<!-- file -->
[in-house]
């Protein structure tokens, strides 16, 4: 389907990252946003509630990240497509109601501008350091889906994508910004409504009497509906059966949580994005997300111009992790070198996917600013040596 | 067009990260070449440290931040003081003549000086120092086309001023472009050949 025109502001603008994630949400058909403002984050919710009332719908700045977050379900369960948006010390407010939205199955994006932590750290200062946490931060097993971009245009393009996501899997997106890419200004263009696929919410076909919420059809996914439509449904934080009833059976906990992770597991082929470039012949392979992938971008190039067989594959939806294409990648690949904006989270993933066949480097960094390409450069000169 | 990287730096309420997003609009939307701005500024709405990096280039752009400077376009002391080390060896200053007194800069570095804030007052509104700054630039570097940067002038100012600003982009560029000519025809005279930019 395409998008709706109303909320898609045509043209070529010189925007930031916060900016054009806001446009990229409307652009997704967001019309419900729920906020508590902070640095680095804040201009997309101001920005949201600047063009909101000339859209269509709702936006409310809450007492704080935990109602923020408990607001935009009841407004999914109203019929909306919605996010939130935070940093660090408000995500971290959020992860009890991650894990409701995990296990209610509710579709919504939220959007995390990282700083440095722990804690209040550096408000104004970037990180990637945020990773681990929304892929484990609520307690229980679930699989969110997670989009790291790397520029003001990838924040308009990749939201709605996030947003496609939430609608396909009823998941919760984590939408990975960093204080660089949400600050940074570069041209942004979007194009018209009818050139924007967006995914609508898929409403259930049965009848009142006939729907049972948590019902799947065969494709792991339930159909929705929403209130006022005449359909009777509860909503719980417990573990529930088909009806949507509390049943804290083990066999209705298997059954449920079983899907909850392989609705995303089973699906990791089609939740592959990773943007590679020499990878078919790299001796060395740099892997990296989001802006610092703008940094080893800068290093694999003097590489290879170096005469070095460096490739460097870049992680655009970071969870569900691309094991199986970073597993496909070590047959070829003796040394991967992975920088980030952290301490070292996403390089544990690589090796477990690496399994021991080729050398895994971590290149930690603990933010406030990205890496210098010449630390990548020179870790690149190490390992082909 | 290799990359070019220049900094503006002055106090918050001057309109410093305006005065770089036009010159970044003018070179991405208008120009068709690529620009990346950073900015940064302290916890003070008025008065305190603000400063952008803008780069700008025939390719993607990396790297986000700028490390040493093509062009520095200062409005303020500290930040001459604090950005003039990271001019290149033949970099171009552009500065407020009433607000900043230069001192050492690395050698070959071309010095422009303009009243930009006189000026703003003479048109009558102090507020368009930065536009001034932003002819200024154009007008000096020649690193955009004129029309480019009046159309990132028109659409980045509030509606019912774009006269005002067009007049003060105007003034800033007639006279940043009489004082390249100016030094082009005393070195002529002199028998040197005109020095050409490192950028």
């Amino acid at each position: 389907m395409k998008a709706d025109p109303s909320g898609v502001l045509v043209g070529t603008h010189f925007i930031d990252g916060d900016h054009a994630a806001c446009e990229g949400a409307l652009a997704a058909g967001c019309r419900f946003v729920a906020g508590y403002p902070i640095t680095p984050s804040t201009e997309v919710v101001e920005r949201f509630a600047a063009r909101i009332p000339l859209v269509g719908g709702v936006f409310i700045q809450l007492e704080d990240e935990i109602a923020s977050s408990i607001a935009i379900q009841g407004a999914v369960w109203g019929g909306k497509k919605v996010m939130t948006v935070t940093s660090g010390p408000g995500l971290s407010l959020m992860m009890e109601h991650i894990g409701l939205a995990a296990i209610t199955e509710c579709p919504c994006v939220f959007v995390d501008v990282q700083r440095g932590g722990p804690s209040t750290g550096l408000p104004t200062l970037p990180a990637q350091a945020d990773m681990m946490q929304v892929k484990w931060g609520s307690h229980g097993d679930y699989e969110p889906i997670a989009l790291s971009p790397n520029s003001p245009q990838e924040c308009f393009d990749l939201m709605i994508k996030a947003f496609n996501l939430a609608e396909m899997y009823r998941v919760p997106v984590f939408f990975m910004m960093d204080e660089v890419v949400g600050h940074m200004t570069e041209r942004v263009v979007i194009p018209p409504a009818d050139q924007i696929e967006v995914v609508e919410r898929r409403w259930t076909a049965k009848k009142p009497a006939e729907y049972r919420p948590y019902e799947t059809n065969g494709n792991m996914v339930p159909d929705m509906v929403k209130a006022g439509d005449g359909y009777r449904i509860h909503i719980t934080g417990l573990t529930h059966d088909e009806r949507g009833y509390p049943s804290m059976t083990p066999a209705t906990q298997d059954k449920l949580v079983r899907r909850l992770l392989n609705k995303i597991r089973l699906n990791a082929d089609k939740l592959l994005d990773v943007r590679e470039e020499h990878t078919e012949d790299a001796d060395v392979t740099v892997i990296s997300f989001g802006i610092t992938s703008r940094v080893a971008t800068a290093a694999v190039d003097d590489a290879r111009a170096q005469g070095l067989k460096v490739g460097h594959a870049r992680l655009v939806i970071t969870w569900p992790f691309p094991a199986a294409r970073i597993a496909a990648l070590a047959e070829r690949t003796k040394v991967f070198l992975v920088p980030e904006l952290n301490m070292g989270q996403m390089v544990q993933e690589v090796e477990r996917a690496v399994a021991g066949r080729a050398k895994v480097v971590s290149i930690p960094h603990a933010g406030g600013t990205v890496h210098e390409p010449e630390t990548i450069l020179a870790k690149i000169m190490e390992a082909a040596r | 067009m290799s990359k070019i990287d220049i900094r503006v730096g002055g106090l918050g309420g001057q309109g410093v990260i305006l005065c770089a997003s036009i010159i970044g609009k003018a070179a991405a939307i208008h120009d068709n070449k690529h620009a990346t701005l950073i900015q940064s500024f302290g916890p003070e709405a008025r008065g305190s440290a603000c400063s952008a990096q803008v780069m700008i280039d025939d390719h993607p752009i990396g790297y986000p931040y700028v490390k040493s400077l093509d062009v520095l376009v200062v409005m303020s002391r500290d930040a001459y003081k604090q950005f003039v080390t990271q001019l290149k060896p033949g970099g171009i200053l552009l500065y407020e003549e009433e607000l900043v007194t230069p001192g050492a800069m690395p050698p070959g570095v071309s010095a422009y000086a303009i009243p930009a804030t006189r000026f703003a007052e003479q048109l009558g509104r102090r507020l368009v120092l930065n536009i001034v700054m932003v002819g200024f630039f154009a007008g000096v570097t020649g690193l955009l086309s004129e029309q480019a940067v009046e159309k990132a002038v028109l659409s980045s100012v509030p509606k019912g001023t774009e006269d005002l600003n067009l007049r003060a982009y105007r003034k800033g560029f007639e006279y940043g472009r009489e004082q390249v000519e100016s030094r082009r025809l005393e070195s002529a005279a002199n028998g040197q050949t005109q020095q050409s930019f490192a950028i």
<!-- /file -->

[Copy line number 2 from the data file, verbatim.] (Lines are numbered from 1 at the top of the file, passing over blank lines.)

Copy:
């Protein structure tokens, strides 16, 4: 389907990252946003509630990240497509109601501008350091889906994508910004409504009497509906059966949580994005997300111009992790070198996917600013040596 | 067009990260070449440290931040003081003549000086120092086309001023472009050949 025109502001603008994630949400058909403002984050919710009332719908700045977050379900369960948006010390407010939205199955994006932590750290200062946490931060097993971009245009393009996501899997997106890419200004263009696929919410076909919420059809996914439509449904934080009833059976906990992770597991082929470039012949392979992938971008190039067989594959939806294409990648690949904006989270993933066949480097960094390409450069000169 | 990287730096309420997003609009939307701005500024709405990096280039752009400077376009002391080390060896200053007194800069570095804030007052509104700054630039570097940067002038100012600003982009560029000519025809005279930019 395409998008709706109303909320898609045509043209070529010189925007930031916060900016054009806001446009990229409307652009997704967001019309419900729920906020508590902070640095680095804040201009997309101001920005949201600047063009909101000339859209269509709702936006409310809450007492704080935990109602923020408990607001935009009841407004999914109203019929909306919605996010939130935070940093660090408000995500971290959020992860009890991650894990409701995990296990209610509710579709919504939220959007995390990282700083440095722990804690209040550096408000104004970037990180990637945020990773681990929304892929484990609520307690229980679930699989969110997670989009790291790397520029003001990838924040308009990749939201709605996030947003496609939430609608396909009823998941919760984590939408990975960093204080660089949400600050940074570069041209942004979007194009018209009818050139924007967006995914609508898929409403259930049965009848009142006939729907049972948590019902799947065969494709792991339930159909929705929403209130006022005449359909009777509860909503719980417990573990529930088909009806949507509390049943804290083990066999209705298997059954449920079983899907909850392989609705995303089973699906990791089609939740592959990773943007590679020499990878078919790299001796060395740099892997990296989001802006610092703008940094080893800068290093694999003097590489290879170096005469070095460096490739460097870049992680655009970071969870569900691309094991199986970073597993496909070590047959070829003796040394991967992975920088980030952290301490070292996403390089544990690589090796477990690496399994021991080729050398895994971590290149930690603990933010406030990205890496210098010449630390990548020179870790690149190490390992082909 | 290799990359070019220049900094503006002055106090918050001057309109410093305006005065770089036009010159970044003018070179991405208008120009068709690529620009990346950073900015940064302290916890003070008025008065305190603000400063952008803008780069700008025939390719993607990396790297986000700028490390040493093509062009520095200062409005303020500290930040001459604090950005003039990271001019290149033949970099171009552009500065407020009433607000900043230069001192050492690395050698070959071309010095422009303009009243930009006189000026703003003479048109009558102090507020368009930065536009001034932003002819200024154009007008000096020649690193955009004129029309480019009046159309990132028109659409980045509030509606019912774009006269005002067009007049003060105007003034800033007639006279940043009489004082390249100016030094082009005393070195002529002199028998040197005109020095050409490192950028």